The Foundation for a Smoke-Free World agrees with the World Health Organization that youth and teens should not use vaping products. We strongly condemn vaping among youth and teens, just as we condemn smoking among youth and teens. We believe that regulations, public policies, and corporate actions must prevent minors from having access to vape devices, e-cigarettes, or any tobacco-related product.

The role that electronic nicotine-delivery systems like e-cigarettes can have in helping a smoker quit calls for further exploration, but the results to date are promising. For instance, evidence shows e-cigarettes offer potentially significant harm-reduction benefits to smokers in comparison to combustible cigarettes.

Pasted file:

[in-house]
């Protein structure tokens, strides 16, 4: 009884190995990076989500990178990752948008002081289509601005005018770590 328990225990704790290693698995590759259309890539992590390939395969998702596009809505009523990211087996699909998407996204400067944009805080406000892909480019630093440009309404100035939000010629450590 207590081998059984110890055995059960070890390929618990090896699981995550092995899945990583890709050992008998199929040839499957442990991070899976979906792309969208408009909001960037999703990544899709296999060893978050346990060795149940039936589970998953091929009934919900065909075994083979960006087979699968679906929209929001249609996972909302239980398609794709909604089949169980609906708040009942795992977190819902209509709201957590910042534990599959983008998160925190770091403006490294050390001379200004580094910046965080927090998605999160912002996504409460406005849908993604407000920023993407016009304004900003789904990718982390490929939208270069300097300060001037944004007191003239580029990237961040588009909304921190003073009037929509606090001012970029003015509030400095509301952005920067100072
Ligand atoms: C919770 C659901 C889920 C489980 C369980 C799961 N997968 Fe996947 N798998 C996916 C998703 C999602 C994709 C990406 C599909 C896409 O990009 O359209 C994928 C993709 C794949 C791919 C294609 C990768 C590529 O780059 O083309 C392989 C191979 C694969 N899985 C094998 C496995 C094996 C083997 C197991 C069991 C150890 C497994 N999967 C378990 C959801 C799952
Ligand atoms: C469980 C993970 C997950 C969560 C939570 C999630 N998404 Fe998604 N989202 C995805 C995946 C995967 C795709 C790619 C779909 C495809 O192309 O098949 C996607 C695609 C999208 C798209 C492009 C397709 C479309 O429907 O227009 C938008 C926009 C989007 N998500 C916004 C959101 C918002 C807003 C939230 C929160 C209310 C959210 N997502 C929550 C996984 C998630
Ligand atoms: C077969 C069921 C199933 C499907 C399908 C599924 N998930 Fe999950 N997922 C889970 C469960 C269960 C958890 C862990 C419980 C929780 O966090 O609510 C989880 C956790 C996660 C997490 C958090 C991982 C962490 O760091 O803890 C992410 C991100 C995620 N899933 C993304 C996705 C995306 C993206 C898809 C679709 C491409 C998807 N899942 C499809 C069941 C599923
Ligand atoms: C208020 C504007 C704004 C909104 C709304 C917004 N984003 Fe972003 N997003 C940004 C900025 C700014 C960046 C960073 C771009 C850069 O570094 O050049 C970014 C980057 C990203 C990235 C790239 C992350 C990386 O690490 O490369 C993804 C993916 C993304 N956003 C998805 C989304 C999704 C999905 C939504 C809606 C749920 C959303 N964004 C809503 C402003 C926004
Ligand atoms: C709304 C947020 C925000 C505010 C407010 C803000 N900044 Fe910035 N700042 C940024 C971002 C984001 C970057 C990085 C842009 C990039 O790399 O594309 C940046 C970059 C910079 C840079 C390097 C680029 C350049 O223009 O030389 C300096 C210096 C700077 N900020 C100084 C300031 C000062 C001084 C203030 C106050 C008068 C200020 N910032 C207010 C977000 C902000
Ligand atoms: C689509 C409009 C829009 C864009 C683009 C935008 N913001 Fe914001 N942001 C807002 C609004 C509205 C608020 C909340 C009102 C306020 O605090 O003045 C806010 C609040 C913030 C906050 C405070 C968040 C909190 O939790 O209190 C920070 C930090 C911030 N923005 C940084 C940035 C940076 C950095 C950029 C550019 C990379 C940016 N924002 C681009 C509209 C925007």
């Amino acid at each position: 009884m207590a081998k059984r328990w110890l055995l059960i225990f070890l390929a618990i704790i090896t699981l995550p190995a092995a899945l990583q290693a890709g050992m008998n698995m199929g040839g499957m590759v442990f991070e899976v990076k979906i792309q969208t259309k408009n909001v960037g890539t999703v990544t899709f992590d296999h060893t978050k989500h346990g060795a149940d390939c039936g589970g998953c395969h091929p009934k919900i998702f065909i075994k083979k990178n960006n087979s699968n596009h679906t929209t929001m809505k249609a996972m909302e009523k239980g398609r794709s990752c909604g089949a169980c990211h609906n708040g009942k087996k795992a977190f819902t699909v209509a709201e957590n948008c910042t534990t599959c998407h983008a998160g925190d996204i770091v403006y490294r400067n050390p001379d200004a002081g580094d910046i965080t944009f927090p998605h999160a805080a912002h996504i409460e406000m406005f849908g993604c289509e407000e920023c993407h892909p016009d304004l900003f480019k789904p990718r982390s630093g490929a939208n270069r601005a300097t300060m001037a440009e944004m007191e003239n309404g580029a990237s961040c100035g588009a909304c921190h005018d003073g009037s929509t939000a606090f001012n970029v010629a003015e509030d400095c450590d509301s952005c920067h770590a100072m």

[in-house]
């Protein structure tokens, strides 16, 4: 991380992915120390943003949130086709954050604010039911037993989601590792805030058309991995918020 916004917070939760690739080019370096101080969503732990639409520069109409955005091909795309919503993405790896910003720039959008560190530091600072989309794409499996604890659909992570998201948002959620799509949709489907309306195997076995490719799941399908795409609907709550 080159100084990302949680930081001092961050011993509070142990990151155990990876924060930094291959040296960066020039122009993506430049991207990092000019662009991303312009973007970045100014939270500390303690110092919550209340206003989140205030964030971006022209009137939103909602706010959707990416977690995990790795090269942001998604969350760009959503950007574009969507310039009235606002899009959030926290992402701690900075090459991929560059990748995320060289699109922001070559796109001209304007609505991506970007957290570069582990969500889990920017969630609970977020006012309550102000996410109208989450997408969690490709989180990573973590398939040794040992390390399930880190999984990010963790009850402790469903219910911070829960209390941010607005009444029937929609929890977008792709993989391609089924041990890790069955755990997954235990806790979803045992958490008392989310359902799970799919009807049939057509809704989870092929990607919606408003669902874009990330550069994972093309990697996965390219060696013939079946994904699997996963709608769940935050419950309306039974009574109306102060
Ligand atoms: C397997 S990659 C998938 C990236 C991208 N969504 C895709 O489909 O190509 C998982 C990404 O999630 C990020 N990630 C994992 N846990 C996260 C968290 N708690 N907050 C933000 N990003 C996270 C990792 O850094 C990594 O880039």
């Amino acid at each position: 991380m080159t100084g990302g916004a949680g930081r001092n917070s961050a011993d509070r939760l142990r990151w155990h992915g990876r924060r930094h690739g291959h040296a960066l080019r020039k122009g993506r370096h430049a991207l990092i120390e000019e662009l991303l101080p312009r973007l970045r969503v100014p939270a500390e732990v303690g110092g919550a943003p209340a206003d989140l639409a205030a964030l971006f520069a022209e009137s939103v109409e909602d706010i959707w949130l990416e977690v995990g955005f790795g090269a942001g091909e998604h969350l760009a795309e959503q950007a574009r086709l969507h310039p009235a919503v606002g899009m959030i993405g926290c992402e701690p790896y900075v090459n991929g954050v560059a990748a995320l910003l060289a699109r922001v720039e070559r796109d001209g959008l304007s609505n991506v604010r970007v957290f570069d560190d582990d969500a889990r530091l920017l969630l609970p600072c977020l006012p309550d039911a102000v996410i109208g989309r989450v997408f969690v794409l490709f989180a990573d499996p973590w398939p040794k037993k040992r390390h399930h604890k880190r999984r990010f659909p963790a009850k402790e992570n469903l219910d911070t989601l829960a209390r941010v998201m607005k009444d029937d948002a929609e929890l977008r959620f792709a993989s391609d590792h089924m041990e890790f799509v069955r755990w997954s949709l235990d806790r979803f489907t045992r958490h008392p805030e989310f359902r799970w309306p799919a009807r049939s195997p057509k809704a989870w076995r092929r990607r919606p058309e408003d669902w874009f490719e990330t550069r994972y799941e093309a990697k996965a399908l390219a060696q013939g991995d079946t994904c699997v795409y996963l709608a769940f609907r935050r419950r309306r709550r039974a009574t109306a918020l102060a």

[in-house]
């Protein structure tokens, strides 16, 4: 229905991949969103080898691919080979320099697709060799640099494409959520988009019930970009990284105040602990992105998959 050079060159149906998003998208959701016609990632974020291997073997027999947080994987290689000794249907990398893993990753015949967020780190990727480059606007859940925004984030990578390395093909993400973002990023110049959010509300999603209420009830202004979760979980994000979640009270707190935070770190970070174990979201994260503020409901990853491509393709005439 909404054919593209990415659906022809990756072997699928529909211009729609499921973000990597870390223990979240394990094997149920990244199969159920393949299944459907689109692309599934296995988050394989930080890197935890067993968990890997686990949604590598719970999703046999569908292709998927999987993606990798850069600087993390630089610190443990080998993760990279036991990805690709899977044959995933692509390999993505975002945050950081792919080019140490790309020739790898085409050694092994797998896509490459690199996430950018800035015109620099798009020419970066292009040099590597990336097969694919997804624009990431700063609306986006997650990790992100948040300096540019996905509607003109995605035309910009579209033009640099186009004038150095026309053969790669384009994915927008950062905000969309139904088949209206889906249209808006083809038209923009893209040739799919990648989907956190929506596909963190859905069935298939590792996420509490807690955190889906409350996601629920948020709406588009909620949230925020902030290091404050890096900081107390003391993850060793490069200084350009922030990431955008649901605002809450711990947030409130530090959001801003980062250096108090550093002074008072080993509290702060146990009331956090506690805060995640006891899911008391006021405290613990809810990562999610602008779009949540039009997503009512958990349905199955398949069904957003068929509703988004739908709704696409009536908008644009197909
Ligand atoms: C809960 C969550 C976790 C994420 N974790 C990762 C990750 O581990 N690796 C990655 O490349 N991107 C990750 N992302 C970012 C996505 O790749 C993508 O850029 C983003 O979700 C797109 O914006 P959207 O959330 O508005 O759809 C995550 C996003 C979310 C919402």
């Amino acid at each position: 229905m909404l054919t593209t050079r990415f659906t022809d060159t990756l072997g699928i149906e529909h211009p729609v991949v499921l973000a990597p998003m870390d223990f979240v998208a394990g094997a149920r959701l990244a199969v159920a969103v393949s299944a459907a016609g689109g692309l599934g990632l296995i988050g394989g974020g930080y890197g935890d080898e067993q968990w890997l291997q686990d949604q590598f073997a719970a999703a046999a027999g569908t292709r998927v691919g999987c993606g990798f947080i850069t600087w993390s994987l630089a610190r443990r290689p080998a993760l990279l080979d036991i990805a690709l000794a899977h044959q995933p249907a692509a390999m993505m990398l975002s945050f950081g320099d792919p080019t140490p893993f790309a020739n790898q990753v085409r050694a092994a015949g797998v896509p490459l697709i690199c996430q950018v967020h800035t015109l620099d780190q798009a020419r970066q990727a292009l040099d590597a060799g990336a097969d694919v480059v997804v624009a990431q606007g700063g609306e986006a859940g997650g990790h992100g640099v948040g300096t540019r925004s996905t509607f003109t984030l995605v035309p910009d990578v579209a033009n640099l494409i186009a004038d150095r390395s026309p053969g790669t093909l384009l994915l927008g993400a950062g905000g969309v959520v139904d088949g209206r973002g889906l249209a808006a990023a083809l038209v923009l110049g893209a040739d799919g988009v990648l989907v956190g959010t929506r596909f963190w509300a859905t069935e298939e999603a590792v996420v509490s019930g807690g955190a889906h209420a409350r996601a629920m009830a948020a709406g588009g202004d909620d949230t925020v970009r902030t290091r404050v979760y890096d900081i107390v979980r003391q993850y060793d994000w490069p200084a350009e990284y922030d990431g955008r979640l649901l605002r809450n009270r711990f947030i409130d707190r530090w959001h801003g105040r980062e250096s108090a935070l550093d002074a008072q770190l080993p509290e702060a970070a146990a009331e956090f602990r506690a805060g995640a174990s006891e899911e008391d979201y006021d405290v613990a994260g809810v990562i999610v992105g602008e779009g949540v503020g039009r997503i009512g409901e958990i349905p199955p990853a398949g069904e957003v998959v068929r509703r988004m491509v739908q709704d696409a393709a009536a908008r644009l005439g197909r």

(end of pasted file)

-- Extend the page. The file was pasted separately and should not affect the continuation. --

The New England Journal of Medicine recently found that e-cigarettes were twice as effective as nicotine-replacement therapies in getting people to quit smoking. These products have been found to be 90% less harmful than combustible cigarettes and are instrumental in substantially cutting smoker health risks.

The Foundation’s mission is to accelerate progress toward ending smoking. Our Health, Science, and Technology agenda explicitly addresses product assessment and development for cessation and harm-reduction innovations. We are agnostic to what product category is used and focus rather on how to ensure that the most effective means of ending smoking is safe and readily available.

We agree that more research is needed across all of the product categories. Therefore, we are funding research projects that will enhance knowledge in this area.

Sachi Satapathy

Sachi Satapathy is an international development practitioner who has worked on large-scale projects. His interests are in public policy, poverty alleviation and public-private partnerships for development in middle-income and developing countries.